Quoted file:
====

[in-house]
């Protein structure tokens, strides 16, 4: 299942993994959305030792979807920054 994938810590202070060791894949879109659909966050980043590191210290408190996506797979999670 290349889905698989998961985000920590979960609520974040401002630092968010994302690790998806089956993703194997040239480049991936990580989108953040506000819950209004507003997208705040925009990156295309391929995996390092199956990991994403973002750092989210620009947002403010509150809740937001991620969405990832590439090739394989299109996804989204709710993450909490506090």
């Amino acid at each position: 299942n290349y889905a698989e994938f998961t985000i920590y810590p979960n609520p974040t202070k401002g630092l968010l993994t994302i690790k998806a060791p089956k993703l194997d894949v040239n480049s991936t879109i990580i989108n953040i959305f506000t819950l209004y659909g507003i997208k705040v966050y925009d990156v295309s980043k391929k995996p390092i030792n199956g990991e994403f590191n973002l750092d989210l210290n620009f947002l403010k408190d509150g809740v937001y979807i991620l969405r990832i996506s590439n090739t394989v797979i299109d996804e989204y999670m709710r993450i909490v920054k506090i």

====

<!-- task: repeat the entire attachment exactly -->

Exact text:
[in-house]
């Protein structure tokens, strides 16, 4: 299942993994959305030792979807920054 994938810590202070060791894949879109659909966050980043590191210290408190996506797979999670 290349889905698989998961985000920590979960609520974040401002630092968010994302690790998806089956993703194997040239480049991936990580989108953040506000819950209004507003997208705040925009990156295309391929995996390092199956990991994403973002750092989210620009947002403010509150809740937001991620969405990832590439090739394989299109996804989204709710993450909490506090």
């Amino acid at each position: 299942n290349y889905a698989e994938f998961t985000i920590y810590p979960n609520p974040t202070k401002g630092l968010l993994t994302i690790k998806a060791p089956k993703l194997d894949v040239n480049s991936t879109i990580i989108n953040i959305f506000t819950l209004y659909g507003i997208k705040v966050y925009d990156v295309s980043k391929k995996p390092i030792n199956g990991e994403f590191n973002l750092d989210l210290n620009f947002l403010k408190d509150g809740v937001y979807i991620l969405r990832i996506s590439n090739t394989v797979i299109d996804e989204y999670m709710r993450i909490v920054k506090i």